Constant Reader

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    "Enjoyed a lot."

    I really liked the subject matter and the research was impeccable. The examples given are great. The book is well written and the narrator was superb. I will recommend this book to everyone I know. To tell the truth, I haven't been very fond of Kirsten Powers because of her debates on O'Riley and the dumb positions that she mostly takes, but the book has made me view her in a very different light.

    4 of 4 people found this review helpful
  •  
    Deborah Perkins McKinney, TX United States 06-11-15
    Deborah Perkins McKinney, TX United States 06-11-15 Member Since 2013
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    "Excellent reading for all political persuasions!"

    This book is eye opening in many ways! The author clearly demonstrates how the "supposed" most open minded people are often the most judgmental.

    4 of 4 people found this review helpful
  •  
    Ryan P Nebeker OGDEN, UT, US 05-31-15
    Ryan P Nebeker OGDEN, UT, US 05-31-15 Member Since 2015
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    "Excellent!"

    Refreshing to hear a democrat writing a book based on facts and not about what feels good. Being a conservative I was hesitant to buy this book. I gained a lot of respect for Kirsten.

    3 of 3 people found this review helpful
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    Marshall Harshman Arizona 05-18-15
    Marshall Harshman Arizona 05-18-15 Member Since 2016
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    "Refreshing"

    Great book. Fantastic narrator. So refreshing to have someone from the left acknowledge the bias that exists in media and academia.

    3 of 3 people found this review helpful
  •  
    John G Bishop 07-13-15 Member Since 2014
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    "A Powerful Indictment Of The Left"

    A powerful indictment of how the left attempts to stifle debate and demonize those who they view as opponents. Powers uses facts and personal interviews to prove her point. Thank you for exposing this insidious culture.

    2 of 2 people found this review helpful
  •  
    John Chamblee, GA, United States 07-04-15
    John Chamblee, GA, United States 07-04-15 Member Since 2009

    I'm a lawyer and mediator. I represent businesses in disputes with their insurers and in other complex litigation. I also assist machinery companies and manufacturers (primarily international) with equipment sales, non-disclosure agreements, and business issues. I also mediate commercial disputes.

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    "One of the Most Important Books of the Year"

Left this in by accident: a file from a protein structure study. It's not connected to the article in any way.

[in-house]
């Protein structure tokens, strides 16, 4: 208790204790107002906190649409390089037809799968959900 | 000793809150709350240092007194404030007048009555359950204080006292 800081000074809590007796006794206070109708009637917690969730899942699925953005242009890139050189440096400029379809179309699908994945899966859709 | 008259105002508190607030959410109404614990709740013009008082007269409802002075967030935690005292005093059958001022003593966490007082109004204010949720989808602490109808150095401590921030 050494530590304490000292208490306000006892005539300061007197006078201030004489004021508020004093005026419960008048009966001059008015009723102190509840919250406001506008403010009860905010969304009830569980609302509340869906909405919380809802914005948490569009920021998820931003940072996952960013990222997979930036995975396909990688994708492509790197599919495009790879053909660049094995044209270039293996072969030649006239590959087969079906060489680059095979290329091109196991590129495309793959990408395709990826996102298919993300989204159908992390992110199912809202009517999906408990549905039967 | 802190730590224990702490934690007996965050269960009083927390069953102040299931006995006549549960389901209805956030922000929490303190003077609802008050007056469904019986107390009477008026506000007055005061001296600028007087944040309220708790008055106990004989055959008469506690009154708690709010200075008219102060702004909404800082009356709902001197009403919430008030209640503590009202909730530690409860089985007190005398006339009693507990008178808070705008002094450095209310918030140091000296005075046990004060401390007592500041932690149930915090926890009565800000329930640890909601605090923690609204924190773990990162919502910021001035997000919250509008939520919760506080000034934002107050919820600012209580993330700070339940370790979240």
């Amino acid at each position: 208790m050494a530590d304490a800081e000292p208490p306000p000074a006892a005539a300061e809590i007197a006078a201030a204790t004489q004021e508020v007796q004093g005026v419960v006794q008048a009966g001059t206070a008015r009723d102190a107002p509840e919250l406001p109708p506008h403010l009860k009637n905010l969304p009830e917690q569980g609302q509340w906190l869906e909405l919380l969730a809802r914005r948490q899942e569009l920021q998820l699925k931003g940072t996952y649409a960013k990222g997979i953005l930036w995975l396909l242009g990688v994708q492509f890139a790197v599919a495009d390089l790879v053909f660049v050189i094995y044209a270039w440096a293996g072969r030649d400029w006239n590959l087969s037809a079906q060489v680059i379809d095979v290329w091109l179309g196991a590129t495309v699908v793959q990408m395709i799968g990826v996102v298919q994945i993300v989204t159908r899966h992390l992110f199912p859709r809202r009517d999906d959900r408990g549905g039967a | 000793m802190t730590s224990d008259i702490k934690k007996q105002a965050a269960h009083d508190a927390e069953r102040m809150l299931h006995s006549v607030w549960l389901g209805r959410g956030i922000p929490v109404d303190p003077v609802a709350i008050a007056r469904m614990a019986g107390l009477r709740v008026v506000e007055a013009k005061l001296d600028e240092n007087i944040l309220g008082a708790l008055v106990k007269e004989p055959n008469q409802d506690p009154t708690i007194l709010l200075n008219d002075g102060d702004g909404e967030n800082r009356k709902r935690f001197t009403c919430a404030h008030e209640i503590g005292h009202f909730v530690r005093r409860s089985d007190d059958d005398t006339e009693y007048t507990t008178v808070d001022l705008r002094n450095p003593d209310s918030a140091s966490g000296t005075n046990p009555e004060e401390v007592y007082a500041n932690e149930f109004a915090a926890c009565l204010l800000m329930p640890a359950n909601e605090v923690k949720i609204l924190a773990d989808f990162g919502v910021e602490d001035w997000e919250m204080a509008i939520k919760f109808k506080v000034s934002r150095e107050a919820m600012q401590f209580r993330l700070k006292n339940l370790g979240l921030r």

Kirsten Powers has done a great service by writing in excruciating detail about how certain members of the press and academia are stifling legitimate debate and argument by shaming, shouting down, and affixing heinous labels to those with whom they disagree. This approach is the absolute antithesis of free speech and the robust exchange of differing views on which our system was founded and without which it withers.

    It is truly distressing that the two hives for this activity are academia and the press--two institutions who should be fully supportive of Evelyn Hall's statement (sometime attributed to Voltaire) that: "I disapprove of what you say, but I will defend to the death your right to say it."

    Powers--a lifelong liberal--chronicles all of it. At the end of the book, one realizes that the reality of what has happened to our our public discourse (or lack of it) is much worse than the perception. Much like the proverbial frog in a pot of water that is slowly heated to a boil, society at large has largely ignored the damage that has taken place and has become numb to the actions of the thought police. It may be too late to fix this, but let's hope not.

    We can all start by refusing to label people, engaging in meaningful discussions, and listening. I'm afraid that the modern world however--where "thoughts" are exchanged in 140 characters--does not lend itself to this. Maybe if we all speak up just one time in the next year against the labeling, the shaming, and the shouting down, we can turn things around.

    Great book and excellent narration. I agree with others who are puzzled and a little troubled by the "bleeping" of certain words. Given the subject, it is difficult to imagine less enlightened production.

    2 of 2 people found this review helpful